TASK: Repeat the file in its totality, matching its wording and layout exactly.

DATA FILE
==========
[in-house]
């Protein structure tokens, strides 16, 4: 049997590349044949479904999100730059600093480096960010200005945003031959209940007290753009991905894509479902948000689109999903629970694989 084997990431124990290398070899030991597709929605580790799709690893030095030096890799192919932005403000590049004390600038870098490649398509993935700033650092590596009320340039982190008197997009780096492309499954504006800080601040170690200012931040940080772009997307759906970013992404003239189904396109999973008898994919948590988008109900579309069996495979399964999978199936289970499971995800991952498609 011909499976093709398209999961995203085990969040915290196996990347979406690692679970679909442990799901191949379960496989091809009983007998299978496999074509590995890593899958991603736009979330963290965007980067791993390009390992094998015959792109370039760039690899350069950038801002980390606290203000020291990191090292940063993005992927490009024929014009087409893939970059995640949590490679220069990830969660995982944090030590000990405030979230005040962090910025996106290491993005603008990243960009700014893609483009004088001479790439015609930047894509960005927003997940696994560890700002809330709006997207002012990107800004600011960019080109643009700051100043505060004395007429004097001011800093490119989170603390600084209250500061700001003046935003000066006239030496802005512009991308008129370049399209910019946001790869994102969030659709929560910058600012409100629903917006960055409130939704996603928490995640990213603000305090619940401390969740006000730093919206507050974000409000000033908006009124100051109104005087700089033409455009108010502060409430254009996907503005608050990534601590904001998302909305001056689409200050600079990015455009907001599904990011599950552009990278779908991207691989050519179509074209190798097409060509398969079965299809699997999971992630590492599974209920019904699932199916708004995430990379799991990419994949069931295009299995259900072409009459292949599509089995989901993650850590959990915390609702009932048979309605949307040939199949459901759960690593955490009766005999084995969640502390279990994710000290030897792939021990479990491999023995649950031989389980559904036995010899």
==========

[in-house]
């Protein structure tokens, strides 16, 4: 049997590349044949479904999100730059600093480096960010200005945003031959209940007290753009991905894509479902948000689109999903629970694989 084997990431124990290398070899030991597709929605580790799709690893030095030096890799192919932005403000590049004390600038870098490649398509993935700033650092590596009320340039982190008197997009780096492309499954504006800080601040170690200012931040940080772009997307759906970013992404003239189904396109999973008898994919948590988008109900579309069996495979399964999978199936289970499971995800991952498609 011909499976093709398209999961995203085990969040915290196996990347979406690692679970679909442990799901191949379960496989091809009983007998299978496999074509590995890593899958991603736009979330963290965007980067791993390009390992094998015959792109370039760039690899350069950038801002980390606290203000020291990191090292940063993005992927490009024929014009087409893939970059995640949590490679220069990830969660995982944090030590000990405030979230005040962090910025996106290491993005603008990243960009700014893609483009004088001479790439015609930047894509960005927003997940696994560890700002809330709006997207002012990107800004600011960019080109643009700051100043505060004395007429004097001011800093490119989170603390600084209250500061700001003046935003000066006239030496802005512009991308008129370049399209910019946001790869994102969030659709929560910058600012409100629903917006960055409130939704996603928490995640990213603000305090619940401390969740006000730093919206507050974000409000000033908006009124100051109104005087700089033409455009108010502060409430254009996907503005608050990534601590904001998302909305001056689409200050600079990015455009907001599904990011599950552009990278779908991207691989050519179509074209190798097409060509398969079965299809699997999971992630590492599974209920019904699932199916708004995430990379799991990419994949069931295009299995259900072409009459292949599509089995989901993650850590959990915390609702009932048979309605949307040939199949459901759960690593955490009766005999084995969640502390279990994710000290030897792939021990479990491999023995649950031989389980559904036995010899």